What did it mean to you personally to be named an MPower Professor?
I feel greatly honored and encouraged that our University chose to use the MPower Professorships to lift up collaborative, cross-campus work. The future of science lies, and has always been, at the intersection of different ways of thinking. Many of the most significant new ideas and advances, I believe, will come as we strive to move from cross-disciplinary, multidisciplinary and even interdisciplinary collaborations to the emergence of transdisciplinary insights and perspectives. I long struggled with how to describe myself and my research discipline—am I a physician clinical researcher, a physiologist, an epidemiologist, an aerobiologist? I see myself as an environmental health scientist. Environmental Health Sciences are in reality too broad for any one person to encompass and demand wide collaborations to make progress. With this honor, I feel validated for taking a path less trodden with great hopes that others too will be inspired to seek new approaches to humanity’s many challenges.
How do you collaborate with researchers outside of your discipline?
I work closely with engineers and aerosol scientists to design and build new air sampling devices and implement interventions, with computational fluid dynamic modelers to design experiments and analyze data, with virologists and immunologist to measure and understand viral infections and immune reactions, with epidemiologists, geographers and biostatisticians to design and analyze human studies, and with health equity, environmental justice, health communications and literacy experts to see that our research is translated into practice.
Why is this collaboration important to you?
My work is fundamentally transdisciplinary—meaning that advances in understanding respiratory viral transmission grow not merely out of individual fields or even collaboration among different fields, each working on separate parts of a problem. Major advances in this research come only when emergent insights arise out of the confluence of multiple research disciplines. During the COVID-19 pandemic, it was emerging insights arising from work across many disciplines that convinced the vast majority of the scientific and medical communities that COVID-19 is airborne. Much work remains to be done to reach consensus regarding the modes of transmission of influenza, RSV, rhinovirus, and many other respiratory pathogens.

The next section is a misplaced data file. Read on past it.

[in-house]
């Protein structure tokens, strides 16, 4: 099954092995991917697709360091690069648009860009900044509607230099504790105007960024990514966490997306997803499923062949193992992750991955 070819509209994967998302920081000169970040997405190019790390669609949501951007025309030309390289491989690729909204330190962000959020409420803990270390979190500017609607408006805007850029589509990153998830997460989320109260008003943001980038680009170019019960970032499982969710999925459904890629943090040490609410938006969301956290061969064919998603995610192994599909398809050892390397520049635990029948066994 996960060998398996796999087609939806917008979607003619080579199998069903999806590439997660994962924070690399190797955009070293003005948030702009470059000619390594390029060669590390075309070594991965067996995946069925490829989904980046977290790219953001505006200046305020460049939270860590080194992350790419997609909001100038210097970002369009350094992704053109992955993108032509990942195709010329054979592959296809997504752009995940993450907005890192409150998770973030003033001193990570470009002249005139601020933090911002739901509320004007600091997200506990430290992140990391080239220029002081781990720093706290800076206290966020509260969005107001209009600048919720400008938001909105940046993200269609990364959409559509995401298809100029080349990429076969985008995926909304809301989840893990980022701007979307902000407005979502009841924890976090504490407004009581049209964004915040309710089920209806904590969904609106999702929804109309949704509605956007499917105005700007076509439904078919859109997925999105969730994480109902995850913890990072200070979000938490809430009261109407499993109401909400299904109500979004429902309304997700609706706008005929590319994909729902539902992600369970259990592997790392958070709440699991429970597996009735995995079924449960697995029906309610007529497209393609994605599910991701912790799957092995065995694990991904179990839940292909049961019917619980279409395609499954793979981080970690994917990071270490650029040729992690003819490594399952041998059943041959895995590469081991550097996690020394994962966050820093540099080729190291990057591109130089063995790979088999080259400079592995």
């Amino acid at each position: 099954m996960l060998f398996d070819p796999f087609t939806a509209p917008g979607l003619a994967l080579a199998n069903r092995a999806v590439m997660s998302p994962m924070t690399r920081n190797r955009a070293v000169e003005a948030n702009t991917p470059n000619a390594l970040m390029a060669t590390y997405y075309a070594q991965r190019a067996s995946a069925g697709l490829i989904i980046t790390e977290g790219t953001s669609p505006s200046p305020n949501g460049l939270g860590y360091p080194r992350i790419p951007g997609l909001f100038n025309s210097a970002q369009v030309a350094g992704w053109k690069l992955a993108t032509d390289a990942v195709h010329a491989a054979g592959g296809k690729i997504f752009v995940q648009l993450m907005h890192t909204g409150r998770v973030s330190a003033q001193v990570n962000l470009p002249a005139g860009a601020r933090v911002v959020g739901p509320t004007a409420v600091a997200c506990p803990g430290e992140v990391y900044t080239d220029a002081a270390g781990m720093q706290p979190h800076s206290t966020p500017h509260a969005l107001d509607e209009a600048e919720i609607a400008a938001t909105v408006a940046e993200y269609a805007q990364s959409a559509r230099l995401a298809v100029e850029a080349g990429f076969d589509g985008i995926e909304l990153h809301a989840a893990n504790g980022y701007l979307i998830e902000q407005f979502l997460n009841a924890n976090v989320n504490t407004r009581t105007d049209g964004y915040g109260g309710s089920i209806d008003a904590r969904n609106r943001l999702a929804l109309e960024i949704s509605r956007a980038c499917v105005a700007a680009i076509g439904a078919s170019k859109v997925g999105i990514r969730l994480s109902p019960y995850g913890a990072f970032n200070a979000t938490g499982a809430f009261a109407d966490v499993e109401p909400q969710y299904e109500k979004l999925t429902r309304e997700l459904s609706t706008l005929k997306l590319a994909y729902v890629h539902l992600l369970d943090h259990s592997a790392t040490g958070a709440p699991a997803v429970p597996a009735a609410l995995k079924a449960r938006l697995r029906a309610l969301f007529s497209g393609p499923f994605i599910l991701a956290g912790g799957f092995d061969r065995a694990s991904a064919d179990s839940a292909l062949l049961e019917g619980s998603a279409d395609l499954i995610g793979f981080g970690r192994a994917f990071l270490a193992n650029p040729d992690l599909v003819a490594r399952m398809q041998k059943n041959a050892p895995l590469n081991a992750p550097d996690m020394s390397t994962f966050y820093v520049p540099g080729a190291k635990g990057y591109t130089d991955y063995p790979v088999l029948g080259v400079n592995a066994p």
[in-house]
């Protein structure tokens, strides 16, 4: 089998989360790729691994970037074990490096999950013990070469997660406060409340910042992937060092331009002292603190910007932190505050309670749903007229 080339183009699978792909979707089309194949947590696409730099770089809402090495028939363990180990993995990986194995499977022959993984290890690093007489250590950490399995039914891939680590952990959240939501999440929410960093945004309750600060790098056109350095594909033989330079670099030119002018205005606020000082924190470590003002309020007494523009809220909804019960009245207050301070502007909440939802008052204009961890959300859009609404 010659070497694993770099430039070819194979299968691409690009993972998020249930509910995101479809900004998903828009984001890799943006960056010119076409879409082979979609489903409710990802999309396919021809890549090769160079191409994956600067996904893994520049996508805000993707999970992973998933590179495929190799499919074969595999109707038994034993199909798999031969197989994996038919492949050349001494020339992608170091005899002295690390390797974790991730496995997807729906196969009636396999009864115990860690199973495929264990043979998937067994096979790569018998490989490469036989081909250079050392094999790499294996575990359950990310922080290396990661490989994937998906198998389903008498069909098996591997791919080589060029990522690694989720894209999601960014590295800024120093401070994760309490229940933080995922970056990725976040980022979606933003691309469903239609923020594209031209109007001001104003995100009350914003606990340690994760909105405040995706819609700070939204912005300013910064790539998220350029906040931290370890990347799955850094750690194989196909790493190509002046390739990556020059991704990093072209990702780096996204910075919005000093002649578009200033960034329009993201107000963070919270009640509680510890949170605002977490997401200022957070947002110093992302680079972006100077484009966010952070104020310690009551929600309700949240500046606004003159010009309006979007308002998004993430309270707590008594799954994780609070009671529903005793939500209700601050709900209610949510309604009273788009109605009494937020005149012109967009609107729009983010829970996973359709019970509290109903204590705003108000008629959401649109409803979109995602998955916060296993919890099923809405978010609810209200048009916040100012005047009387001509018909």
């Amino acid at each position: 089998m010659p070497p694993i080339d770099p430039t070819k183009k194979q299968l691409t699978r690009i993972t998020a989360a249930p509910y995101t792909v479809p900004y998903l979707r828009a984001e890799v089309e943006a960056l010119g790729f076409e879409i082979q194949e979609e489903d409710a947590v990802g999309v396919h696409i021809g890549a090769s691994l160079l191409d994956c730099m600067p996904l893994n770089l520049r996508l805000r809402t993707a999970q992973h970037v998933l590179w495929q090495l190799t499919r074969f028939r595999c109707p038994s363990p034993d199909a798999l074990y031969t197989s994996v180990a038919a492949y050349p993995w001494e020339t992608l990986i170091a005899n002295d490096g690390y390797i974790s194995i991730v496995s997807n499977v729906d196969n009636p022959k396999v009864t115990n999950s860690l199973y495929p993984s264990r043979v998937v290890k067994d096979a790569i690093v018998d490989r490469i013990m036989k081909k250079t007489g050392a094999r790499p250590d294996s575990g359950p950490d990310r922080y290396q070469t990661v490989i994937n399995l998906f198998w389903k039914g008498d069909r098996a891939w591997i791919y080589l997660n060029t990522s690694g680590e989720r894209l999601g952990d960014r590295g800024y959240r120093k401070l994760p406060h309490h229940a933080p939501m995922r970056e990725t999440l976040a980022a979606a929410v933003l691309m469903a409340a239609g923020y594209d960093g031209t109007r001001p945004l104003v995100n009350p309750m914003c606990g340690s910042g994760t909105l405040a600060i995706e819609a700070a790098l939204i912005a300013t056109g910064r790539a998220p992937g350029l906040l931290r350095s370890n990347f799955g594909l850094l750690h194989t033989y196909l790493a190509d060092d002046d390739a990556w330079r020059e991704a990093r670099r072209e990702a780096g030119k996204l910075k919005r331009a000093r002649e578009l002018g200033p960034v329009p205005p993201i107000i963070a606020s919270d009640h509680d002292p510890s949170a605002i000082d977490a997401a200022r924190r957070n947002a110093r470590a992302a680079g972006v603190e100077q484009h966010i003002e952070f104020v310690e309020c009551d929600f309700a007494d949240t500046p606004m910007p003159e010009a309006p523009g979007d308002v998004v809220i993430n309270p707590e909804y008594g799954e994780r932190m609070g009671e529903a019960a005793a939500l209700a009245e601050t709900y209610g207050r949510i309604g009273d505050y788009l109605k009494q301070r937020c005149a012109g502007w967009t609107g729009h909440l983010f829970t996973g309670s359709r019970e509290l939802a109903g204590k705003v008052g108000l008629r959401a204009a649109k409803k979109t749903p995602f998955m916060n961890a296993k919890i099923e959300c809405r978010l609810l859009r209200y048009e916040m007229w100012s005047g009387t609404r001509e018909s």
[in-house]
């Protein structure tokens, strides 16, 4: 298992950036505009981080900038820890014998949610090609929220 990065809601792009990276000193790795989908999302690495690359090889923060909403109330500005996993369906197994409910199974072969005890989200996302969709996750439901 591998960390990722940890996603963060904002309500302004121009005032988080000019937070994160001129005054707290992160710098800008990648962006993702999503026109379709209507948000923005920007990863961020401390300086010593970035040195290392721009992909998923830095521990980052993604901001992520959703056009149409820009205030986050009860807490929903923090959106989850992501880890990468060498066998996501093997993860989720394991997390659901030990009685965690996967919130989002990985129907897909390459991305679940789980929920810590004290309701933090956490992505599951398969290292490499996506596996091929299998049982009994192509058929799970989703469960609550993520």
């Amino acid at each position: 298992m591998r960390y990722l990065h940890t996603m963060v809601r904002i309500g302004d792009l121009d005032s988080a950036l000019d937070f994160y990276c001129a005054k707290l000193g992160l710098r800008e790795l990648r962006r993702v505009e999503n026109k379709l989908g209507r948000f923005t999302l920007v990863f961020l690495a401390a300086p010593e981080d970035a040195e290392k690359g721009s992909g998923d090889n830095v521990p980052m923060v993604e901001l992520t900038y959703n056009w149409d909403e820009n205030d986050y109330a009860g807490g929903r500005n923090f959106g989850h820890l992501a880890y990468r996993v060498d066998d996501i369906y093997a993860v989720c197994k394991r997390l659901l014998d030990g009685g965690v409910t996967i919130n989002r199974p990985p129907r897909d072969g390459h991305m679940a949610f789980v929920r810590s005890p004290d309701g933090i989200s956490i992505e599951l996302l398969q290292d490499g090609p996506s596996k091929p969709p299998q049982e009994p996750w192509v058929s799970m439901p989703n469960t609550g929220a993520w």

Please name the researchers you have worked with on MPower collaborations:
UMB: Wilbur Chen, Justin Ortiz, Kathleen Neuzil, Matthew Frieman, Kristen Mullins
UMD Clark School of Engineering: Jelena Srebric, Don DeVoe, Greg Duncan, Kevin Daniels, Min Wu, Jeffrey Herrmann
UMD College of Computer, Mathematical, and Natural Sciences: Margaret Scull, Adam Porter, Ashok Agrawala
UMD College of Behavioral and Social Sciences: Kathleen Stewart
How do the funds awarded from MPower support your research and help facilitate collaborations with other researchers?
MPower funds are being used to support teaching and outreach about the importance of breathing clean air through supporting UMD undergraduates to build, and to teach community members to build, Corsi-Rosenthal (DYI) indoor air filters. Through our collaborations with the Center for Health Equity we are distributing the filters to local barbershops, beauty salons, religious meeting houses and individual homes. Students are also taking them back to their own rooms. We are also using funds to purchase germicidal ultraviolet lights for research and demonstration projects and to provide an additional layer of protection for events. These outreach and communication activities will also support recruiting research participants for the major joint UMD-UMB intervention trial that will launch this winter.
What are the next steps for your research?
We are transitioning from observational studies into two types of intervention studies.
The first and largest project will use interventions to selectively block different routes of transmission as a means of defining the relative importance of aerosol inhalation, spray deposition, and touch in transmission of influenza. We will recruit people who are susceptible to influenza and ask them to stay in a hotel quarantine for a couple of weeks. During that time, we will ask them to spend several days in a room with people infected with influenza virus. The indoor air quality in the exposure room is highly controlled and monitored by our engineering colleagues. Some of the “Recipients” wear face shields and use hand sanitizer frequently and others do not. Sometimes we will clean and disinfect the air extensively with filters or germicidal ultraviolet light, other times we reproduce poor ventilation conditions that are still too commonly seen in residential and some public buildings. We will collect exhaled breath from the “Donor” influenza cases to monitor how much virus they are shedding into the air. We will also collect room air to monitor the amounts of virus that the Recipients are breathing. We will collect frequent symptom questionnaires and swabs for virus testing from the “Recipients” during the two weeks they are in the hotel and blood several weeks later for antibody testing.
The second type of study will be intervention studies to assess the real-world effectiveness of germicidal ultraviolet light in restaurants and occupational settings. We will monitor infection among people visiting the restaurant and workers—some with the intervention active and others with sham interventions.